The coronavirus pandemic is a danger to everyone. Regardless of age or health, you can become very sick — and possibly even die.
However, the overwhelming percentage of fatalities attributed to COVID-19 involve older people.
While adults ages 65 and older account for 16% of the U.S. population, they make up 80% of deaths tied to COVID-19, the disease caused by the new coronavirus, according to the Kaiser Family Foundation (KFF).
The percentage of victims who are 65 or older differs from state to state, however. The foundation recently dug into the numbers.
Using provisional statistics from the Centers for Disease Control and Prevention as of July 22 — which are for the week ending July 11 — the Kaiser Family Foundation concluded that seniors account for the largest share of COVID-19 deaths in the following states:
- Idaho: People age 65 and older account for 94% of COVID-19 deaths
- New Hampshire: 92%
- Massachusetts: 90%
- West Virginia: 90%
- Rhode Island: 90%
- Minnesota: 89%
- Connecticut: 89%
- Pennsylvania: 87%
- Indiana: 86%
- Ohio: 86%
On the other hand, those who are 65 or older account for the smallest percentage of the COVID-19 fatalities in the following areas:
- The District of Columbia: 70%
- Texas: 70%
- New Mexico: 71%
- Arkansas: 71%
- Mississippi: 74%
- Nebraska: 74%
- Arizona: 74%
Several states were excluded from the KFF analysis due to data discrepancies. Those states are Alaska, Hawaii, Maine, Montana, North Dakota, South Dakota, Utah, Vermont and Wyoming. You can see how the other 41 states and D.C. fare in Figure 1 of the Kaiser Family Foundation analysis.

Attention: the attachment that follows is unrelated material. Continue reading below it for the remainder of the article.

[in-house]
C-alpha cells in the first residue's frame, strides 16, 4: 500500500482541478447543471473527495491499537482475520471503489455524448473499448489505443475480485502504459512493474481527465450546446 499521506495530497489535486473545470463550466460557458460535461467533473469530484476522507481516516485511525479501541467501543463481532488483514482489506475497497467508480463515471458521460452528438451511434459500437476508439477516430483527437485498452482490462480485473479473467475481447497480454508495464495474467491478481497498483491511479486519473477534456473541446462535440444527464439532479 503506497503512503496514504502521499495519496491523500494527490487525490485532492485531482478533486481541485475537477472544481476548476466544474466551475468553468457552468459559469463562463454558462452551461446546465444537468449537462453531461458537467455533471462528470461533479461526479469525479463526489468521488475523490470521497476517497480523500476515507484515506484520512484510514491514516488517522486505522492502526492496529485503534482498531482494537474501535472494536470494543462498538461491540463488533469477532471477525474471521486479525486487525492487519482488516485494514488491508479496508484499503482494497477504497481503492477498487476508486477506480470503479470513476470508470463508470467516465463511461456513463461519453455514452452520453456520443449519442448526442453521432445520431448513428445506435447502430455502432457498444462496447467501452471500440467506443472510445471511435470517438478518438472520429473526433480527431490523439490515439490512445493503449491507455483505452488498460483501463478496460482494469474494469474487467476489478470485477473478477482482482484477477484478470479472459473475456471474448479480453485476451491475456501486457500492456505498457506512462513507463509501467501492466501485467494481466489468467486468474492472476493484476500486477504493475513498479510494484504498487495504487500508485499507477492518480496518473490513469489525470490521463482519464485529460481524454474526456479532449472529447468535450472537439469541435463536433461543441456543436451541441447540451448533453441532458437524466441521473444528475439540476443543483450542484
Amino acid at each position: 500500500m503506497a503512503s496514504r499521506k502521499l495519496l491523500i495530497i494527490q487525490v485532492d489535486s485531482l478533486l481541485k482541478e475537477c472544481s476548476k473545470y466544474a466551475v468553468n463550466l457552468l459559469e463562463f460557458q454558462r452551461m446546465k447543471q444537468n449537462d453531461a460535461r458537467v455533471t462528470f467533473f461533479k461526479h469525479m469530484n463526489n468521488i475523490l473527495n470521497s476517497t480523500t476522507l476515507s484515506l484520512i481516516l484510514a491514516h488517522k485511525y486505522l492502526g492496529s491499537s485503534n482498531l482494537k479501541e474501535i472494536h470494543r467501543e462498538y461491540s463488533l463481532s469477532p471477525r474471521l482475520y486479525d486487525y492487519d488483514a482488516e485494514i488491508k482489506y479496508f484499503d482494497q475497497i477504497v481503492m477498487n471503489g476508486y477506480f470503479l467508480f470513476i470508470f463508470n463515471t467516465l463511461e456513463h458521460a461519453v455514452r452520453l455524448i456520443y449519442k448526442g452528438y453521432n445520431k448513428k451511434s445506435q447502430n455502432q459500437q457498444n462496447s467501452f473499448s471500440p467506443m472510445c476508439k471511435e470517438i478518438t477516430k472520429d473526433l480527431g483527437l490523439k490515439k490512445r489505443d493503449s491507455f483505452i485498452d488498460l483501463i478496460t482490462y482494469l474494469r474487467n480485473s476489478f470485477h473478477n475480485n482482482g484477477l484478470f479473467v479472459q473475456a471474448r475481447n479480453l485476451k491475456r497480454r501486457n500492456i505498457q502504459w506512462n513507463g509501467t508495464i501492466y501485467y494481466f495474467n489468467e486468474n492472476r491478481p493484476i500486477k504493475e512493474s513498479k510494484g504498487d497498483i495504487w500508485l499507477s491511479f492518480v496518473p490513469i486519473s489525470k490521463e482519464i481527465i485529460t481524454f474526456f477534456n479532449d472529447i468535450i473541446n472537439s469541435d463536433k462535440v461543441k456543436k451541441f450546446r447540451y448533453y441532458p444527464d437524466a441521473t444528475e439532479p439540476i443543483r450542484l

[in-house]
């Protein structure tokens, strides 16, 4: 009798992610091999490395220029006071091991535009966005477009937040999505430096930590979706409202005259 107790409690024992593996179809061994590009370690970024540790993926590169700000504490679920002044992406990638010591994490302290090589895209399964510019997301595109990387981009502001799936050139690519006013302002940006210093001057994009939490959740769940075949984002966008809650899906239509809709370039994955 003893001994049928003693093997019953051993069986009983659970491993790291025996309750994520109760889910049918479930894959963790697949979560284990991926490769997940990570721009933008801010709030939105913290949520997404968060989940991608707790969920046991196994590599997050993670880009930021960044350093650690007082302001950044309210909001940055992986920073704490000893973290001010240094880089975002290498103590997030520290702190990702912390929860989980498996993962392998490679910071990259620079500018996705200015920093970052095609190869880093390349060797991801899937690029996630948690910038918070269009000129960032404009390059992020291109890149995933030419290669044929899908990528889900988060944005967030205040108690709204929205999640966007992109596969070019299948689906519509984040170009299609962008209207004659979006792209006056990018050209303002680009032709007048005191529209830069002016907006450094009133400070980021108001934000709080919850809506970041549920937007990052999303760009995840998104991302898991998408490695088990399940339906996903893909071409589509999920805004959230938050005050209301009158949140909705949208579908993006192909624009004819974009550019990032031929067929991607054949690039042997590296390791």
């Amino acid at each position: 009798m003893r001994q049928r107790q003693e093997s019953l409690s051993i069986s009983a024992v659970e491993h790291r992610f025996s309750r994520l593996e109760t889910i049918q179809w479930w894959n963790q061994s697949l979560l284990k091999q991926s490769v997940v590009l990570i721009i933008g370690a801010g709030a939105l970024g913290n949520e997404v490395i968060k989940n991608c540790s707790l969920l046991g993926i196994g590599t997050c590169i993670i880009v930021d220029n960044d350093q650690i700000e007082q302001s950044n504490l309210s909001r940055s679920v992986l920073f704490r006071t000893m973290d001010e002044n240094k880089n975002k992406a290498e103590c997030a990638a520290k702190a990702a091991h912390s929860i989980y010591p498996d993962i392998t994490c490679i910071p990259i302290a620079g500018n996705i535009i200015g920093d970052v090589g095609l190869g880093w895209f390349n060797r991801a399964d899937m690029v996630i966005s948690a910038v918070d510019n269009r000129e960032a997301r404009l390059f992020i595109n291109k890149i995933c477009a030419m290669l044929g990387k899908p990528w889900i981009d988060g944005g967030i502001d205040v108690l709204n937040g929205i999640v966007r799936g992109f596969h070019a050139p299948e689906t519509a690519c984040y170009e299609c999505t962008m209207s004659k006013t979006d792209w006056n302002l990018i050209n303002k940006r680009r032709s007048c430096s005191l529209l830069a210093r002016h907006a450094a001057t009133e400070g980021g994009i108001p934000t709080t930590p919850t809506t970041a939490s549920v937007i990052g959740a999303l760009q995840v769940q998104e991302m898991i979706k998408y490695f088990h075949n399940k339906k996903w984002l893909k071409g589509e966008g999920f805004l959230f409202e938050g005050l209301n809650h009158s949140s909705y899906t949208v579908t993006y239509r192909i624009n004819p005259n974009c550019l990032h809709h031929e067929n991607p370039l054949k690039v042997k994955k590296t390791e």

One factor seems to tie together the states that have been especially dangerous for older residents. According to the foundation:
“States that have reported a larger share of adults 65 and older who have died of COVID-19 tend to be those states that have had a disproportionate number of deaths in long-term care facilities.”
As we reported in June, more than 40% of all coronavirus deaths in the U.S. have been linked to nursing homes.
States in the South and the Sun Belt largely have seen better outcomes for residents age 65 and older. However, the Kaiser Family Foundation notes that the pandemic is peaking later in these states than in others, and the numbers might eventually change.
Not surprisingly, the older you are, the greater the risk, wherever you live. The KFF says 33% of the people who have died from COVID-19 in the U.S. have been age 85 or older.
Regardless of your age or the state where you live, going to certain places and engaging in specific activities puts you at higher risk for infection with the coronavirus. For more, check out “Where You’re Most Likely to Catch Coronavirus, According to Doctors.”
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